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Federal Protections for LGBT Students in Schools? Senate Says Nope

'The inability to put in place meaningful protections for some of our most vulnerable children is an enormous disservice to LGBT students,' stated Franken.

 At a July 4 parade in Sonoma, California, a young person holds a picture of Adam Kizer, who committed suicide after facing years of bullying at school.  He was 16 and had come out as bisexual.  (Photo: Sarah Stierch/flickr/cc)

It is a "simple bill," said Sen. Al Franken (D-Minn.). "It stands for the principle that LGBT kids have a right not to be bullied just because of who they are."

But on Tuesday, the Senate failed to pass that Franken-proposed legislation, the Student Non-Discrimination Act (SNDA).

The senator's website sums up what the measure would do:

  • Establish a comprehensive federal prohibition of discrimination in public schools based on actual or perceived sexual orientation or gender identity;
  • Provide protections for LGBT students and ensure that all students have access to public education in a safe environment free from discrimination, including harassment, bullying, intimidation and violence; and
  • Provide meaningful and effective remedies (loss of federal funding and legal cause of action for victims) for discrimination in public schools based on actual or perceived sexual orientation or gender identity.

But with 52 "yeas" and 45 "nays," the amendment to the Every Child Achieves Act fell short of the 60 needed to advance. The 45 "nay" votes all came from Republicans.

In an op-ed published ahead of the vote, Franken and Randi Weingarten, president of the American Federation of Teachers, lay out some of the struggles and trauma LGBT youth may face:

It's our responsibility as adults to protect all children. And we know that a significant number of young people across the country are being bullied for their sexual orientation or gender identity. In fact, according to the Gay, Lesbian, and Straight Education Network [GLSEN], more than 30% of LGBT kids report missing a day of school in the previous month because they felt unsafe.

On top of that, 25% of LGBT students have been physically hurt by another student because of their sexual orientation, 55% of transgender students report physical attacks based on their gender identity or gender expression, and 28% of LGBT youth drop out of school because of harassment.

These are staggering statistics, and they underscore two important things. First, it's nearly impossible for a student to learn if he or she is afraid to go to school. And second, we need to take action.

Speaking on the Senate floor Monday, Franken stressed: "What we're seeing is more than just bullying—we're seeing discrimination."  He continued:

If a black child was referred to by a racial slur at school, would we say, "kids will be kids"?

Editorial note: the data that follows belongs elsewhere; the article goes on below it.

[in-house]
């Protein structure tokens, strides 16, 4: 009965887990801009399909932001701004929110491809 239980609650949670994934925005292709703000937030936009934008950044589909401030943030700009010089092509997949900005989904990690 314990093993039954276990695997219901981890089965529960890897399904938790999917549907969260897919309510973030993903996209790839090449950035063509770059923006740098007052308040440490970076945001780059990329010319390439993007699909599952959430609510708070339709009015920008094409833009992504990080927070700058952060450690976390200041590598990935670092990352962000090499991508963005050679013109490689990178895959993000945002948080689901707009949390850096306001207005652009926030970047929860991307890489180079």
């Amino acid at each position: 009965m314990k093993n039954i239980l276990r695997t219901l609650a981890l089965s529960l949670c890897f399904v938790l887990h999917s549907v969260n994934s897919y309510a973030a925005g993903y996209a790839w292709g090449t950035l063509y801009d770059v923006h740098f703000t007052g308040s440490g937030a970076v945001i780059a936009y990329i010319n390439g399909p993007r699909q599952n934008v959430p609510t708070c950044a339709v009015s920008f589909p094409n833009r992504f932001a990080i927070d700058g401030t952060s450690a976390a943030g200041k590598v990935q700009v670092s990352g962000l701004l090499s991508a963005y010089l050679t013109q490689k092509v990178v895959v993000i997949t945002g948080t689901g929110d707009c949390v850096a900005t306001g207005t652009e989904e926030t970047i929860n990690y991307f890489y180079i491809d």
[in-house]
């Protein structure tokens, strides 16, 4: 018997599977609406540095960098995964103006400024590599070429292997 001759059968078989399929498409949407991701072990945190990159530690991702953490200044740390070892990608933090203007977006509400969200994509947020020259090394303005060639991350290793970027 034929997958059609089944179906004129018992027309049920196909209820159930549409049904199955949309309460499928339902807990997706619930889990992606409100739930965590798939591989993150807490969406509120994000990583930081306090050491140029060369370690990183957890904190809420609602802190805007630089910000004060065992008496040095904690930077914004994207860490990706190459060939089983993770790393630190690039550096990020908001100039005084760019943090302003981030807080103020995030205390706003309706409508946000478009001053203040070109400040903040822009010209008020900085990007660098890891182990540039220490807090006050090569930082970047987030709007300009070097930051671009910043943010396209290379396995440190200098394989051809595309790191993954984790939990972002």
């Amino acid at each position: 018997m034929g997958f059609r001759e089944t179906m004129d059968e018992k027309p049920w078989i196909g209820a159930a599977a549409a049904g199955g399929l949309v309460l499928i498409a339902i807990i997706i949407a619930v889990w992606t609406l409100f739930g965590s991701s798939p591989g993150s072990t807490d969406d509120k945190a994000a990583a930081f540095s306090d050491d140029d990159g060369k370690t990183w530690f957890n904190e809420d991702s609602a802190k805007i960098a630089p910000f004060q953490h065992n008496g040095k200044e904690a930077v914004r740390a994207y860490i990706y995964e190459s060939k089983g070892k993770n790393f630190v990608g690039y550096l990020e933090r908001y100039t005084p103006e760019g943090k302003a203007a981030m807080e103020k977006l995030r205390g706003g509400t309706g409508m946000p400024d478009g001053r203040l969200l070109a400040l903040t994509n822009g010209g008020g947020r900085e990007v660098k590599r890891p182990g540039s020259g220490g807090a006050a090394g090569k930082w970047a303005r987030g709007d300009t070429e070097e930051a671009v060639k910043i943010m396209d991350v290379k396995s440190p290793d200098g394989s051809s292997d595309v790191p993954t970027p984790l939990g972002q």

If a Jewish student got beat up because he wore a yarmulke to school, would we wave it off and say, "boys will be boys"?

If a shop teacher told a female student that she didn't belong in his class, would we be fine if the school just looked the other way?

No. We wouldn't. In fact, there are federal civil rights laws that are specifically designed to stop this kind of conduct.

But if a gay child is relentlessly harassed by his classmates, if a principal tells a girl that she can't go to her senior prom because she wants to bring another girl as her date, or if a school just stands by as teachers, students, and other administrators refer to a transgender child as not he or she but "it"-there is no law that was written to protect those children. Our laws fail those children. And that is just wrong. But we can change that.

GLSEN, the advocacy organization cited by Franken and Weingarten, joined the senator in expressing disappointment with the measure's defeat.

"The federal government has an established role in protecting students from discrimination based on sex, race and religion. We call on Congress to codify non-discrimination protections into law for sexual orientation and gender identity/expression. The evidence is clear and compelling that LGBT students need those protections," stated GLSEN Executive Director Dr. Eliza Byard,

The LGBT civil rights organization Human Rights Campaign (HRC) similarly decried the amendment's failure to advance.

"Although a solid majority of Senators voted for this vital legislation, we are deeply disappointed that Republican leaders insisted on a super majority 60 vote threshold for passage," HRC Government Affairs Director David Stacy said in a press statement. "Every child deserves to learn in an environment free from discrimination and harassment, including those who are LGBT.

"Seven fair-minded Republican Senators joined every Democratic Senator in favor of protecting our nation’s kids from discrimination based on who they are. It’s time for Senators who voted against equality to put politics aside for the sake of our nation’s youth and instead reflect the strong support among the American people for these vital protections," Stacy continued.

Franken added in a statement Tuesday after the vote: "The inability to put in place meaningful protections for some of our most vulnerable children is an enormous disservice to LGBT students all across the country who face terrible bullying every day."

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